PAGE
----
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Hi, I love my Camry

  #1  
Old 12-05-2017, 12:03 PM
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Default Hi, I love my Camry


Quote me " A fool is a man who falls in love with a car ".

So, my 1991 camry has 191,700 miles on it. Unfortunately before I learned of the reliability of fuel pumps, I replaced mine (because I can), in a vain attempt to solve a stalling issue. (It was a distributor). Curious how when I disconnected the fuel feed line, that is how I drained the majority of the gas in my tank. How and why can that siphon effect work. I don't understand it since the pump is upright and the fuel line goes up then down, what is pushing the fuel out the line? Which leads to my 2nd question.

While dropping my tank, I (correctly (yay)) disconnected the fuel filler line at the flange connected to the tank (see picture) with tiny screws? that were the hardest part of the job putting back on right, without stripping the tiny screws. So anyone know if this flange w/ gasket needs to be air tight? It doesn't leak, but I worry that is not air tight and affecting the pressure in my tank....
 
  #2  
Old 12-05-2017, 02:08 PM
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Did you have the output of the siphon fuel line below the lower level of the fuel in the tank?

It is possible the tank was still pressurized if the cap was on and only the fuel line was disconnected.

The tank is sealed to the outside atmosphere for emissions purposes. The tank and all connections need to be air tight! If not the check engine light will come on. Indicating a trouble code was be set for an air leak in the tank area.

The gas cap is not vented.

The cars emission system stores any tank gas fumes in a charcoal canister. When the engine is running, the computer opens a valve to route the emissions stored in the canister to the engine to be burned.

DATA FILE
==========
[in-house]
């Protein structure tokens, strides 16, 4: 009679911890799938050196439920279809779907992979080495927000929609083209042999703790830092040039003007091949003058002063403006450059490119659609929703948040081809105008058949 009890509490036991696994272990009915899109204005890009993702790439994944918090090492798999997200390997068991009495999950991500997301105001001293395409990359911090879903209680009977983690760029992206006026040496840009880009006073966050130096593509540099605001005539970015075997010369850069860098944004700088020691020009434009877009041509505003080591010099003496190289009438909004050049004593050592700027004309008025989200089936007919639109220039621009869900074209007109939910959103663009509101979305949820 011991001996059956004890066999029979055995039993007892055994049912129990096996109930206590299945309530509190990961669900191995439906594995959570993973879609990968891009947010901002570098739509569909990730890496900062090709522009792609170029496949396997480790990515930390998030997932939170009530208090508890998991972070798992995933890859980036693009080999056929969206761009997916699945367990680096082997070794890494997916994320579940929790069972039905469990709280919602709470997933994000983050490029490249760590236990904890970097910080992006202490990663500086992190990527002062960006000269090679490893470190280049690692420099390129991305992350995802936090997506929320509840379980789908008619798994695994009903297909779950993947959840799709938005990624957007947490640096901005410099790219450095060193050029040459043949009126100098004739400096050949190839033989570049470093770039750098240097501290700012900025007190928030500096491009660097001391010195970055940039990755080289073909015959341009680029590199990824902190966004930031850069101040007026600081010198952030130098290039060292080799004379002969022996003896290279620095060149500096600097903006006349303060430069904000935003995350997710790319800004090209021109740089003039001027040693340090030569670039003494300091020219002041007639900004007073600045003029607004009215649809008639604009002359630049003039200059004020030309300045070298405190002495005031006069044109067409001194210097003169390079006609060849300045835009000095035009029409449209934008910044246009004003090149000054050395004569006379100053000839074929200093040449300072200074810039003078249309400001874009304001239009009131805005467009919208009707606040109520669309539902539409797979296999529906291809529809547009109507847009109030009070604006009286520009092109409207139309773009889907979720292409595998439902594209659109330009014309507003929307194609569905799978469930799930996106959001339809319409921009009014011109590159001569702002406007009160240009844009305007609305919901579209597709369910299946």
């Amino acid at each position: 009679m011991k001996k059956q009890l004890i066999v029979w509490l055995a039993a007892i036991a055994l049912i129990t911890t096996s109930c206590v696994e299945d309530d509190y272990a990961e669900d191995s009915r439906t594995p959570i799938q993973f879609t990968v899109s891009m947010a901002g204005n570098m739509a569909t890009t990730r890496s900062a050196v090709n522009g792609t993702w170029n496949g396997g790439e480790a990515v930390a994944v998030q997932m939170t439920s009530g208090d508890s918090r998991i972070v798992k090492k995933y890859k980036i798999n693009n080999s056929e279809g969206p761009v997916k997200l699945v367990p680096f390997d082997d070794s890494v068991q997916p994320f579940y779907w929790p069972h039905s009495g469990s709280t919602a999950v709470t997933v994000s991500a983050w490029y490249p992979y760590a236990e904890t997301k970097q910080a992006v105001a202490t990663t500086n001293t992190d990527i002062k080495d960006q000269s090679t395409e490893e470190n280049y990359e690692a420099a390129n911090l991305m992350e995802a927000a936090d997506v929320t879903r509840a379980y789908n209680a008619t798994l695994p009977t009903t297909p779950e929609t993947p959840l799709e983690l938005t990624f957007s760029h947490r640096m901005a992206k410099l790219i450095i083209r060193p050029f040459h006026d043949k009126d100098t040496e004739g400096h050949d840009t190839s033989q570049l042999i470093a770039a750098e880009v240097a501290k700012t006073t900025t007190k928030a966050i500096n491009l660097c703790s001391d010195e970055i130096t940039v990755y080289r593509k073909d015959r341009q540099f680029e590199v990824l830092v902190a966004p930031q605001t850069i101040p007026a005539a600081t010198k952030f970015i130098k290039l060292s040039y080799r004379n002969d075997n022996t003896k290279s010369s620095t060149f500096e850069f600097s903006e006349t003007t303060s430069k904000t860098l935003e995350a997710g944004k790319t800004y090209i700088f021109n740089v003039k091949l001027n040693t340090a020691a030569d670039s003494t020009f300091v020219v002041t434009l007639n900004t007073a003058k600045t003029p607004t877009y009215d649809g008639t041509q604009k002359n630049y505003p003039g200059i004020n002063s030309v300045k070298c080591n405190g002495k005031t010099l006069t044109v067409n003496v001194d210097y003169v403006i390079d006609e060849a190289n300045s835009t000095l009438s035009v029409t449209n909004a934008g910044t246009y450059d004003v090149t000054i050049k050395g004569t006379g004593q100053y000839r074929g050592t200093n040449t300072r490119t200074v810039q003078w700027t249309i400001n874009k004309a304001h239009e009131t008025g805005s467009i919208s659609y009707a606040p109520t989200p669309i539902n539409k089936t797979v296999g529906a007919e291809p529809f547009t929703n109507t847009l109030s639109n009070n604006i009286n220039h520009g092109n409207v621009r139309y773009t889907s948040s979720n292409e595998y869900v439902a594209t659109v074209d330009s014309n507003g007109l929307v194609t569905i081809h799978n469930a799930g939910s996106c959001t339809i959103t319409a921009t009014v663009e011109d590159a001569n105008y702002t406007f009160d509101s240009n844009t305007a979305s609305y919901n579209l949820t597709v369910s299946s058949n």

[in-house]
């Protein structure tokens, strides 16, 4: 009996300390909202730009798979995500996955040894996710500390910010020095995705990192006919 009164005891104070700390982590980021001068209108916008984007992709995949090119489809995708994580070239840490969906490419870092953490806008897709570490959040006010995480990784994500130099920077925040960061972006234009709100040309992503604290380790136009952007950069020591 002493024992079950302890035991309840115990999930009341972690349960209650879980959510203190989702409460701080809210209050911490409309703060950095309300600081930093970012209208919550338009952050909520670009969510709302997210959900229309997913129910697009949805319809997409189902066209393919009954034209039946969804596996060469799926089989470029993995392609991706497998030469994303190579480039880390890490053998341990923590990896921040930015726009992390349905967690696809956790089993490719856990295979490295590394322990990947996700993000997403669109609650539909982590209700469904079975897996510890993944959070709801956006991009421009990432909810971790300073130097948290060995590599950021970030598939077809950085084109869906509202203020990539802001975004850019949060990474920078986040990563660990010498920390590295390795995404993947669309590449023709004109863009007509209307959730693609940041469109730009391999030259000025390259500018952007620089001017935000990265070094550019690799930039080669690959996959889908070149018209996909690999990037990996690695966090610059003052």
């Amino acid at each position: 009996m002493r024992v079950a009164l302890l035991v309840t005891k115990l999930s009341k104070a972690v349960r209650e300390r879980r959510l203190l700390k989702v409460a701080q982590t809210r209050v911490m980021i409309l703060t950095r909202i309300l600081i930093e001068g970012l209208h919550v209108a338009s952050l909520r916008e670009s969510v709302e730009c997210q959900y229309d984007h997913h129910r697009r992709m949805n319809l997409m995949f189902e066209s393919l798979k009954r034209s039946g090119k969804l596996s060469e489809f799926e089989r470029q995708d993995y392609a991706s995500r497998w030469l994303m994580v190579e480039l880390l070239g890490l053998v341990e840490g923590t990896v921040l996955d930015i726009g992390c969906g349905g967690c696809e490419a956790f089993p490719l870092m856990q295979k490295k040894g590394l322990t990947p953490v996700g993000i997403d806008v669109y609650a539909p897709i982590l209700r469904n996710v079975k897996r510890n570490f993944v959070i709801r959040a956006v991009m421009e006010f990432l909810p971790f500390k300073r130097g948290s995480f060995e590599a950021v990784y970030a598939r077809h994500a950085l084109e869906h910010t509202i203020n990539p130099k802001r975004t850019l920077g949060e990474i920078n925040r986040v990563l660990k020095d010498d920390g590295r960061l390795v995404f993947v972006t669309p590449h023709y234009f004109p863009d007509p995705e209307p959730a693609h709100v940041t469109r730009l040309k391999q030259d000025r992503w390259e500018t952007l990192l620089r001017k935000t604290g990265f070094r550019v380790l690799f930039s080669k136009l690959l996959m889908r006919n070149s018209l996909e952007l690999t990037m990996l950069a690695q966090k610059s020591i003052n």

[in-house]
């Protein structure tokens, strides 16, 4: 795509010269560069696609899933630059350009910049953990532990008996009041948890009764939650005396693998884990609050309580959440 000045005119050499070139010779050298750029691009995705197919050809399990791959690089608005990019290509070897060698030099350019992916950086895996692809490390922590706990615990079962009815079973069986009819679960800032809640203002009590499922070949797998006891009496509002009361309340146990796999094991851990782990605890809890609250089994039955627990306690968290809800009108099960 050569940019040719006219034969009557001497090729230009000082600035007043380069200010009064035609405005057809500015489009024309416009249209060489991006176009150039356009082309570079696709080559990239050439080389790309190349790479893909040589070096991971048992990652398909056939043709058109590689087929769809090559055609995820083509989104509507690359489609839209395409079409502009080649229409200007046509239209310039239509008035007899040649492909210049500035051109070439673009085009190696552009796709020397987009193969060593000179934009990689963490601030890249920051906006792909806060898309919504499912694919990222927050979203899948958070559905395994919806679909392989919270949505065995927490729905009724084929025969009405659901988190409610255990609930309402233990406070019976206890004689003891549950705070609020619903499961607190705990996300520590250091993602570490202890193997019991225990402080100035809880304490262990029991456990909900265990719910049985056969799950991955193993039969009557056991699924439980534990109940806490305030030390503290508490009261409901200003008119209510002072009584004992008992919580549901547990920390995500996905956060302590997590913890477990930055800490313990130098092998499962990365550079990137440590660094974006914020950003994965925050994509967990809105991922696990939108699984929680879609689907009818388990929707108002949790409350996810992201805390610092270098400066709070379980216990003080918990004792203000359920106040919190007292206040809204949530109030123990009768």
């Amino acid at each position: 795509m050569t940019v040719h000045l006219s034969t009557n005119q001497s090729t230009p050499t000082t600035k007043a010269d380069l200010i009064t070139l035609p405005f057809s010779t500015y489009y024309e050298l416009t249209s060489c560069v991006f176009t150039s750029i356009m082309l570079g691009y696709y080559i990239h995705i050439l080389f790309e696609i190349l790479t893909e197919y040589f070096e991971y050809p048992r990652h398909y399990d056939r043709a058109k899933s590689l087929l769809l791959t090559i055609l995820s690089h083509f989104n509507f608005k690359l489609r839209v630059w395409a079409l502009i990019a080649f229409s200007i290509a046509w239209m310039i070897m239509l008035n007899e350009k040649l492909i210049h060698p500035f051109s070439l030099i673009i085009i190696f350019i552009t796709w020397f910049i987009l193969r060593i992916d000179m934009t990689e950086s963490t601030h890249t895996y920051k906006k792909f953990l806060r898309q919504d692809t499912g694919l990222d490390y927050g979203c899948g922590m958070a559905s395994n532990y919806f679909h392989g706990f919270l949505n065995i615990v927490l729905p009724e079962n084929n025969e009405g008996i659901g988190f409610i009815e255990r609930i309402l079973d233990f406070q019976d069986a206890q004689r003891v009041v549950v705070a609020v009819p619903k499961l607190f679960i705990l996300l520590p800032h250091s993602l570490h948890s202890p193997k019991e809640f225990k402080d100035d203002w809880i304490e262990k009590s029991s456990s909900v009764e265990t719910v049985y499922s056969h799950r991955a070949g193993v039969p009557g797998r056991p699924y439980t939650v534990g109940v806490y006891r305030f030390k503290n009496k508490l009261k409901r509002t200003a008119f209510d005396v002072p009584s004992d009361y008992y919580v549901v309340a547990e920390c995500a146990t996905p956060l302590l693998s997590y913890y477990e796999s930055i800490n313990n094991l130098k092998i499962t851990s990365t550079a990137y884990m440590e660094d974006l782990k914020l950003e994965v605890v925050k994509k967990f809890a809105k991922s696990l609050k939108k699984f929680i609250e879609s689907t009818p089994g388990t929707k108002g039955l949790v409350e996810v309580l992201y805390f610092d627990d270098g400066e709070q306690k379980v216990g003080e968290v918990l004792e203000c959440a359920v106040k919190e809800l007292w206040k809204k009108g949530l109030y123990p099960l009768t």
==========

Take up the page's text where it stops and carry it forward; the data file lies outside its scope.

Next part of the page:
If the fuel tank becomes too pressurized, there is a vent. Ditto for having a valve preventing excess low pressure in the tank.

Otherwise the tank is sealed to atmosphere.

Make sure all connections are sealed.
 
  #3  
Old 12-06-2017, 04:21 AM
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Yes the siphon was lower than the lower level of the tank. I really don't understand what was pushing the fuel up through the pump, across the tank and then down and out the disconnected fuel line. It took more than 3 hours to drain gas that way (awful). So, if I have an incompletely sealed tank, and when to drain gas that way again, would it not siphon out that way?

The screws in the picture on the flange were so small, and I was like, there is no way that could be air tight when I was removing them. I'll have to check again to see if the engine light is flashing code, otherwise it goes off as usual after starting. I've just read so many things about whether or not a sealed gas tank contributes to the fuel pump operation. I get the hissing sound when taking of gas cap after driving, perhaps not a strong as it was. I am emission exempt, I do not have to test ever again. My only concern is the new fuel pump. Thank you tomoyoho
 
  #4  
Old 12-06-2017, 12:25 PM
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Don't understand your question. When the fuel line is connected, the fuel can't go anywhere but to the engine.

The pump should have a check valve to keep the fuel line/system pressurized when the pump is off.

The engine has two fuel lines. One going to the engine and a return line for unused fuel going back to the tank.

If you get a hissing sound when taking off the cap, the tank is sealed OK.

If the tank is still off. Spray some kind of rust proofing paint (Rustoleum) or a rust converter onto any rusted areas of the tank.

The steel tank filler flange (large hose) shown in your photo can rust through.
 
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